TULSA — Oklahoma State University's in-state undergraduates won't see an increase in tuition and fees when they return to campus in the fall.
The Board of Regents for OSU and the A&M Colleges approved the university's budget proposal at a meeting Friday at OSU-Tulsa. That proposal included no increase in tuition and fees for in-state undergraduates.
The budget included a 2.9 percent increase in tuition and fees for nonresident undergraduates.
OSU President Burns Hargis said enrollment increases and private donations allowed the university to hold in-state tuition constant for the first time in four years.
The last time OSU students saw tuition hold steady was during the 2009-10 academic year, when the state higher education system saw a 3 percent increase in funding. That increase was driven in part by the influx of $69 million in federal economic stimulus money.
While tuition and fees won't increase for in-state undergraduate students, other groups of students in the OSU family of schools will see increases as high as 4.9 percent.
In-state graduate students will see a 1.8 percent increase in tuition and fees and nonresident graduate students a 3 percent increase. In-state students at the OSU College of Veterinary Health Sciences will see a 4.5 percent increase and nonresident veterinary students a 4.8 percent increase.
In-state and nonresident students at OSU-Oklahoma City will see no tuition increase. Students in lower-division courses at OSU Institute of Technology will see no increase. In-state students in OSUIT upper-division courses will see a 4 percent increase, while nonresident students will see a 4.9 percent increase.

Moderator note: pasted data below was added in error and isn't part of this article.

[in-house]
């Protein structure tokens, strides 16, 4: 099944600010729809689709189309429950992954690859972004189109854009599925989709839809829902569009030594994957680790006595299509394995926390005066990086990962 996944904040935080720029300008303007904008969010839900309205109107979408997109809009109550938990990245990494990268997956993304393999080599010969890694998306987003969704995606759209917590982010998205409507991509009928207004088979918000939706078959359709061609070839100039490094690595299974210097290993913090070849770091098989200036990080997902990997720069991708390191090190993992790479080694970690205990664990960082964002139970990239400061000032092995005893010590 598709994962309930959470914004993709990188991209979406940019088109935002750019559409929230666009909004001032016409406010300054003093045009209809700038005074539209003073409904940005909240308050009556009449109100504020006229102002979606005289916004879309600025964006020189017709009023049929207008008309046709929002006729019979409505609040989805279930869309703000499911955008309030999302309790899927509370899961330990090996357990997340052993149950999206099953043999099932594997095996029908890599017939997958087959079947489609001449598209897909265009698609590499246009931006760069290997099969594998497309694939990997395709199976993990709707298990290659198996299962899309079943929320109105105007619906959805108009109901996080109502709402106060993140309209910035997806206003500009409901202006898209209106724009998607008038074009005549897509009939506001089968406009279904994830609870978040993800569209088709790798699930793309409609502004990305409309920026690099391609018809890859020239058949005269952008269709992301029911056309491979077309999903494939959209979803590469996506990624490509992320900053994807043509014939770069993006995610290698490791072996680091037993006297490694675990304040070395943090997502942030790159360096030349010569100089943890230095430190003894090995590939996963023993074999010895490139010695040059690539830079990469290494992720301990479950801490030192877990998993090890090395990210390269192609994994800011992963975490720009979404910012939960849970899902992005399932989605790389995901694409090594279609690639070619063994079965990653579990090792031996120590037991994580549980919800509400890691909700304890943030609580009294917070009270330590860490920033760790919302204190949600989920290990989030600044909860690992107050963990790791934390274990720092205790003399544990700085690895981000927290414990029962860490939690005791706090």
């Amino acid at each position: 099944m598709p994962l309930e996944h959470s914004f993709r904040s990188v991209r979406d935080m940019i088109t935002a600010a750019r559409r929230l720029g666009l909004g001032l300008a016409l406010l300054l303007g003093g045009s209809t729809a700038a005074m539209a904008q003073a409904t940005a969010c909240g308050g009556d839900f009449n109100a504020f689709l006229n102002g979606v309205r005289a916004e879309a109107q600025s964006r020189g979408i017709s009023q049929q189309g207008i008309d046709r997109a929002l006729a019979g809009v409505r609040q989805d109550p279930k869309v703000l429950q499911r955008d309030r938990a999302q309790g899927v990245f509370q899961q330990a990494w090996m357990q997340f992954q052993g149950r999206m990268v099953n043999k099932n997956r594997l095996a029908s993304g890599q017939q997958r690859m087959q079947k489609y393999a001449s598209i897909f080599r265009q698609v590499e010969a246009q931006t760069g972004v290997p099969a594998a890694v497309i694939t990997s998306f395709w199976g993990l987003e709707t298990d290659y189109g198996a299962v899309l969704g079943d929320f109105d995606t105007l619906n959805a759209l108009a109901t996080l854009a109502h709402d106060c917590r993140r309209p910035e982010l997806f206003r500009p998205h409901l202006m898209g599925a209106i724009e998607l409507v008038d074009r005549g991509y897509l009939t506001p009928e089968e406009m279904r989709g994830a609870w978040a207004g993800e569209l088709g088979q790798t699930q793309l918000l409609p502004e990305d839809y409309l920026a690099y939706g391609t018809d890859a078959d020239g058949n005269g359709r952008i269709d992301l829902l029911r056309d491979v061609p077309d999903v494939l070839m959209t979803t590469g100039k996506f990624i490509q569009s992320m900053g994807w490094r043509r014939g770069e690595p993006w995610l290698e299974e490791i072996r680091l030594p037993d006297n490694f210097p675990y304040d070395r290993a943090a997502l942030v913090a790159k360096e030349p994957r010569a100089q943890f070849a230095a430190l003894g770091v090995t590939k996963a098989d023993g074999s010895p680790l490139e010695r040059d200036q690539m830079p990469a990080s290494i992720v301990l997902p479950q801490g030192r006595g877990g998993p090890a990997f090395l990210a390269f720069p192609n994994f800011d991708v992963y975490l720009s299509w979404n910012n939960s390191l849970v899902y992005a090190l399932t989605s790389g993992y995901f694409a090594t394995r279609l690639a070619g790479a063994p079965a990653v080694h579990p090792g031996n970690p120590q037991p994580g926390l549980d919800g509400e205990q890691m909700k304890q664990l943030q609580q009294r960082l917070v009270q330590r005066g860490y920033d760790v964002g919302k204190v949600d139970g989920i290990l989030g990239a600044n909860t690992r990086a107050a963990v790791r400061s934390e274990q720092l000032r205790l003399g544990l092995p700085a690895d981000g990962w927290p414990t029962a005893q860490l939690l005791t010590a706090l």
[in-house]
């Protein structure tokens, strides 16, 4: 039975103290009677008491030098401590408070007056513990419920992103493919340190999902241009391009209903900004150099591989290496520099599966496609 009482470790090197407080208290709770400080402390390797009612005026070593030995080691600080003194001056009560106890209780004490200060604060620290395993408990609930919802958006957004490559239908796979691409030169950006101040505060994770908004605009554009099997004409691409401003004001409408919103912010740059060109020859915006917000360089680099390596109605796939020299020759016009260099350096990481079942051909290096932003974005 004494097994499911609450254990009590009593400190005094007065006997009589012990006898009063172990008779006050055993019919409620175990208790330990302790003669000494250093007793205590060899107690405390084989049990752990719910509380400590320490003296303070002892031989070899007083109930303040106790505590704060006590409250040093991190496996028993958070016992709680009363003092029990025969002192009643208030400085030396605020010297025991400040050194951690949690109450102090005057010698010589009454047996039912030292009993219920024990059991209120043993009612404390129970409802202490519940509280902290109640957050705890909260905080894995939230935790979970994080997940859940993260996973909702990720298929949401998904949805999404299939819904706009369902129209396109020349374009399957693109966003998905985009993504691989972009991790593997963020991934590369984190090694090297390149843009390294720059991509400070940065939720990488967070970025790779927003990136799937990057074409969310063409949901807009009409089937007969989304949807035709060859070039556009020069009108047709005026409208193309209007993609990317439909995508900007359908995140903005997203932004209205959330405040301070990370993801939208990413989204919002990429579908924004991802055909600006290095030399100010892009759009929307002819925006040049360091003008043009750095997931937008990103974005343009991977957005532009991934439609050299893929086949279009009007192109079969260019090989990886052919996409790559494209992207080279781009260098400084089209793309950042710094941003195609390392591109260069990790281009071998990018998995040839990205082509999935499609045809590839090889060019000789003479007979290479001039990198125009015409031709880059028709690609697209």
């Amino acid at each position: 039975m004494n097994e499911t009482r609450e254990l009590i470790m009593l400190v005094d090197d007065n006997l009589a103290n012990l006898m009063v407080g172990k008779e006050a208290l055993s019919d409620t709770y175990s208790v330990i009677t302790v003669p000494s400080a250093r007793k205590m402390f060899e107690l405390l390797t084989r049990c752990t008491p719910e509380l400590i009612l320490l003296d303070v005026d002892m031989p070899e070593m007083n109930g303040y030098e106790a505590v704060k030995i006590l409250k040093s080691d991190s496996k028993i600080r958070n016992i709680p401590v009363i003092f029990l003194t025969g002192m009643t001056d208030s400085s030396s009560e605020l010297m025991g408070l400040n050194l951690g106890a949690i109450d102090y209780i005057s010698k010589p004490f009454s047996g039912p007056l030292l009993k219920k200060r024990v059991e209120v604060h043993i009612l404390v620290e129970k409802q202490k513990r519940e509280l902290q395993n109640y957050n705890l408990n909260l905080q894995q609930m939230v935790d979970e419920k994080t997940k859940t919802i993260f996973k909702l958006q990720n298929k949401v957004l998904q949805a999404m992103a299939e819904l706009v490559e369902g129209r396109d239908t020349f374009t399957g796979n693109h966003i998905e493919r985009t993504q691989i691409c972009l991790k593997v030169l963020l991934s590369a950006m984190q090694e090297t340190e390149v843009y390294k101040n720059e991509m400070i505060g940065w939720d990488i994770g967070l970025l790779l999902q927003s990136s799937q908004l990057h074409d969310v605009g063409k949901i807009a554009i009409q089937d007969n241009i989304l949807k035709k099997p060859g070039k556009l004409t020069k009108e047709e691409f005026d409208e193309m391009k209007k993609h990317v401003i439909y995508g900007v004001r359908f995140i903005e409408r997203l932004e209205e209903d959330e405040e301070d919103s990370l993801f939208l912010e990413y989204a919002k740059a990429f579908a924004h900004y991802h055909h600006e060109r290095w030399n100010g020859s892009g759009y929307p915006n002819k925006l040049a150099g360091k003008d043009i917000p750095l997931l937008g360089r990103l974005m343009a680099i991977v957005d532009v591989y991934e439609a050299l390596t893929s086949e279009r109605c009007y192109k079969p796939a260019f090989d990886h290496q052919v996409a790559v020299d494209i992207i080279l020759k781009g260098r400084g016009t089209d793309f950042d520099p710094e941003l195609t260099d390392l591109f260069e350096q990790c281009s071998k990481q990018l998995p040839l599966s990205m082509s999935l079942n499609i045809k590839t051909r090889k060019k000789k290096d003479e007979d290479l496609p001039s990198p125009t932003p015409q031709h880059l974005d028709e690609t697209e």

$1M funding increase
Even before finding out how much state funding the university would receive for the upcoming year, OSU officials had hoped to be able to hold in-state tuition constant, Hargis said. The university received a nearly $1 million increase in state funding.
In-state students generally take priority when university officials decide where to increase tuition and fees, Hargis said. As a land-grant institution, OSU has a greater responsibility to those students, he said. Unlike nonresident students, in-state students and their families also pay state taxes that go to support OSU, he said. “We were pretty intent on keeping our tuition flat for in-state students,” he said.
Forrest Rogers, an OSU junior, said he's pleased university officials didn't raise tuition and fees on in-state students. Rogers, 20, is a Stillwater High School graduate.
Although his tuition is covered by an Oklahoma's Promise scholarship, Rogers works two on-campus jobs to pay for his fees and living expenses. He also receives federal student aid and scholarships to help him pay for school.
When tuition and fees increase, Rogers often needs to work more hours on campus to cover the additional cost. Those hours he spends working are hours he can't spend studying, he said. He needs to maintain a certain GPA to keep his scholarships, he said. So when he spends more hours at work to pay for school, it makes it more difficult to keep the scholarships he also needs to fund his education.
“It's a double-edged sword,” he said.